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3 Biotech

, 8:45 | Cite as

Isolation, characterization and exploring biotechnological potential of halophilic archaea from salterns of western India

  • Aparna SinghEmail author
  • Anil Kumar Singh
Original Article

Abstract

Thirteen halophilic archaea were isolated from Kandla and Bhayander salt pans. These isolates were grouped into three different genera Halobacterium, Haloferax and Haloarcula based on morphological and biochemical characterization, polar lipid analysis, Amplified 16S rDNA restriction analysis (ARDRA) and 16S rDNA sequence analysis. Biochemical characterization suggested the ability of isolates to produce protease, amylase and poly-hydroxybutyrate (PHB) indicating their biotechnological potential. The isolates were further screened for the amount of extracellular protease produced. Halobacterium sp. SP1(1) showed significant protease production compared to other isolates. Protease producing ability of the isolate was influenced by several factors such as NaCl concentration, type of protein source, metal ions and surfactants, and presence of amino acid supplements in the production medium. Soybean flour, FeCl3 and dicotylsulfosuccinate were found to increase protease production by 2.36, 1.54 and 1.26 folds, respectively compared to production in basal medium. Effect of organic solvents used in paints (n-decane, n-undecane and n-dodecane) was also investigated on protease production by the isolate. Protease production by Halobacterium sp. SP1(1) was enhanced by 1.2 folds in presence of n-decane compared to control. Furthermore, the ability of isolate to hydrolyse fish protein was investigated using three different edible fishes (Pomfret, Flat fish and Seer fish) as sole protein source. Pomfret was found to be a good protein source for protease production by the isolate. These results revealed that Halobacterium sp. SP1(1) may have potential for paint-based antifouling coating preparations and fish sauce preparation by virtue of its extracellular protease.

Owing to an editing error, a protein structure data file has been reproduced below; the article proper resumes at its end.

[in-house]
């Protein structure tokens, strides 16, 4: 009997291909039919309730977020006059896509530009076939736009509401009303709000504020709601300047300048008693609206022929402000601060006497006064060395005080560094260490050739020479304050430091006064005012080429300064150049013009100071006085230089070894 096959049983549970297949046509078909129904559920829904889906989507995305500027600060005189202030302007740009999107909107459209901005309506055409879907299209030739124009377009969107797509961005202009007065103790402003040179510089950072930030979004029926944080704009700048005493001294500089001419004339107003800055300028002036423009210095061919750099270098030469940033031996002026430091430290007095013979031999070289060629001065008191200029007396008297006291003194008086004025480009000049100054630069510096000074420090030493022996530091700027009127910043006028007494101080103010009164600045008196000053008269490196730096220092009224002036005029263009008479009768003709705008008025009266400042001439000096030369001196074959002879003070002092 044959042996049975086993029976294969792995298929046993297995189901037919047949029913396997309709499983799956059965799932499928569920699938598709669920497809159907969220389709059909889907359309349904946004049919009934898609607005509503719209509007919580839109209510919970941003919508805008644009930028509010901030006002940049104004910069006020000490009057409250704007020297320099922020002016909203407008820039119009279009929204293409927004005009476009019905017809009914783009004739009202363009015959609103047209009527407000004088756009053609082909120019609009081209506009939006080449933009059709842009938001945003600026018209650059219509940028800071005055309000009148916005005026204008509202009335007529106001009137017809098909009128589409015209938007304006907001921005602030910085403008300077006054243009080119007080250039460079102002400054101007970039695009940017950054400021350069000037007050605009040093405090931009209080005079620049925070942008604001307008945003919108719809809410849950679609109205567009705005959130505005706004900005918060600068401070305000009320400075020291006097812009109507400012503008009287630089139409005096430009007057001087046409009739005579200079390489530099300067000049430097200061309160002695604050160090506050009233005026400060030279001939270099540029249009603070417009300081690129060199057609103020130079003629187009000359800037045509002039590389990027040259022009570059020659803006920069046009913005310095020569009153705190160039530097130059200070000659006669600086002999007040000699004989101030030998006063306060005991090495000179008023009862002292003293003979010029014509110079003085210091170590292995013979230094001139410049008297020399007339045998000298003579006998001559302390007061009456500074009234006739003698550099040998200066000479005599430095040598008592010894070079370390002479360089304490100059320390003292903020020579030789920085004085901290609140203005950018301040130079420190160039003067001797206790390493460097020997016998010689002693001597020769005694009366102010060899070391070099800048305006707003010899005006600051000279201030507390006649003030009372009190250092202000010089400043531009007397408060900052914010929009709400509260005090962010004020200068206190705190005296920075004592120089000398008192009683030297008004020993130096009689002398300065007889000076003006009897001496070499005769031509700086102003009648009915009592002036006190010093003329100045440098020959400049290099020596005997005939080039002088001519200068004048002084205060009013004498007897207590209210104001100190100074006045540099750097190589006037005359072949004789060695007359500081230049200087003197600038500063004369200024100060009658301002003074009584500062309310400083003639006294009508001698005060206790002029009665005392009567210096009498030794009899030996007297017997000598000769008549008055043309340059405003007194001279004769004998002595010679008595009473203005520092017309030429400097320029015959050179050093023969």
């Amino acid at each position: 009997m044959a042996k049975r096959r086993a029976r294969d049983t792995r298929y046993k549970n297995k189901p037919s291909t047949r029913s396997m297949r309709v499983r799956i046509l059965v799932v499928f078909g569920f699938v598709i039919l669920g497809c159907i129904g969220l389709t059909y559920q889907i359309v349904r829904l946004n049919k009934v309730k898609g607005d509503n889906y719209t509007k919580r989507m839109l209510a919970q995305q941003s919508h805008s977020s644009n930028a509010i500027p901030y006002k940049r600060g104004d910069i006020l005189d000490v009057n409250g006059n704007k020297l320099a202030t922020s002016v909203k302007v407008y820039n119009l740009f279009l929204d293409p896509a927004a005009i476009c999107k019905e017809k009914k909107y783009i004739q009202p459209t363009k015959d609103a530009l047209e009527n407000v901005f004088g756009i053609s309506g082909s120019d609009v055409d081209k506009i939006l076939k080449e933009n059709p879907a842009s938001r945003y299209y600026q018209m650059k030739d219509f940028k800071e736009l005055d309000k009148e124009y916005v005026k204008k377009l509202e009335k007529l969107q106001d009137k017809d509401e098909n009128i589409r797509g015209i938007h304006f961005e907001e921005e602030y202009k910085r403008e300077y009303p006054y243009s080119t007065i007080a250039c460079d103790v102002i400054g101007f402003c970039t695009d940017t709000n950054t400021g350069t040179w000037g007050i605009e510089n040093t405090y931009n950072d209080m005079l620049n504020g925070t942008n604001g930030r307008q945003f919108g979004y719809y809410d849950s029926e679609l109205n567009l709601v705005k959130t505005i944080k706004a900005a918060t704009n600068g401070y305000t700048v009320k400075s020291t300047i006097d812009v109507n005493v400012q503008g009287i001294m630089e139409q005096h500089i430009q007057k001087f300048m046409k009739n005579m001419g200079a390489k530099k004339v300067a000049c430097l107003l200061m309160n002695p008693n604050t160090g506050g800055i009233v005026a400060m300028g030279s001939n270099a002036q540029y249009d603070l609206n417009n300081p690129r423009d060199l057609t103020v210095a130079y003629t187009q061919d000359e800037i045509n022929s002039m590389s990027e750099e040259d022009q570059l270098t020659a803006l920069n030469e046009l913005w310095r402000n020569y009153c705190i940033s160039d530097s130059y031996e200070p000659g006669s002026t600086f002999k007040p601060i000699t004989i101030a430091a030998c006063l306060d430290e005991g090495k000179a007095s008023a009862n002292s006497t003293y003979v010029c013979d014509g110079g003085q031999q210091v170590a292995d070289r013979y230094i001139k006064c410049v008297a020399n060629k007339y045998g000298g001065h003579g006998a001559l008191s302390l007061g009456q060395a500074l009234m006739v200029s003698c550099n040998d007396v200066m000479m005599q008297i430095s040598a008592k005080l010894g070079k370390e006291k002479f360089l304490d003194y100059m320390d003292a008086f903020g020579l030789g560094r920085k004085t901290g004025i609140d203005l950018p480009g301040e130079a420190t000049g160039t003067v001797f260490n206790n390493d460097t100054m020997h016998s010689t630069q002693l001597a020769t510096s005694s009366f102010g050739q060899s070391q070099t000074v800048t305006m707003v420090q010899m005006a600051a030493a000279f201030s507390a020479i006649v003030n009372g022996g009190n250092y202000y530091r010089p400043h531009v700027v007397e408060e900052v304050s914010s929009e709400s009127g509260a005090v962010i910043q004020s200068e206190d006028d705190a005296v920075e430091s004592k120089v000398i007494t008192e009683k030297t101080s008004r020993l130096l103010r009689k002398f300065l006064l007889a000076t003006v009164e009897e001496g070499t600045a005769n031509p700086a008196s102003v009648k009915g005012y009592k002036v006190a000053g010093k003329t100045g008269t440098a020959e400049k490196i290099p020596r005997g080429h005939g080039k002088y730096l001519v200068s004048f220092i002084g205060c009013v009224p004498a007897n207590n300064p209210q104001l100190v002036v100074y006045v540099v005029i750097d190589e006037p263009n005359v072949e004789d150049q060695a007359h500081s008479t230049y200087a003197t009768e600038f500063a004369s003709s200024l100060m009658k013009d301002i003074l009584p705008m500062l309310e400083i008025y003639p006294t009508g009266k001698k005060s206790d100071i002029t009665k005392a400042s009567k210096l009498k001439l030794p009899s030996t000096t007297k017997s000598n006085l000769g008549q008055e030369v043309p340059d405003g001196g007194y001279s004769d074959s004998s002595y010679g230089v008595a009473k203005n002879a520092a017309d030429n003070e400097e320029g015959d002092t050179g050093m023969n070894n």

Keywords

ARDRA Fish protein Halobacterium Halophilic archaea Organic solvents Protease Salt pans 

Notes

Acknowledgement

The work was supported by Council of Scientific and Industrial Research (CSIR) grant (90(0038)/04/EMR-II), New Delhi, India. The standard strain Halobacterium salinarum was gifted by Dr. H. M. Sonawat, Tata Institute of Fundamental Research, Mumbai, India. Heartiest thanks to Prof. A. J. Desai, M. S. University of Baroda, India, for providing lab facility and guidance.

Compliance with ethical standards

Conflict of interest

Authors report no conflict of interest.

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Copyright information

© Springer-Verlag GmbH Germany, part of Springer Nature 2017

Authors and Affiliations

  1. 1.Department of Microbiology and Biotechnology Centre, Faculty of ScienceThe Maharaja Sayajirao University of BarodaVadodaraIndia
  2. 2.Department of BiotechnologyShree M. & N. Virani Science CollegeRajkotIndia

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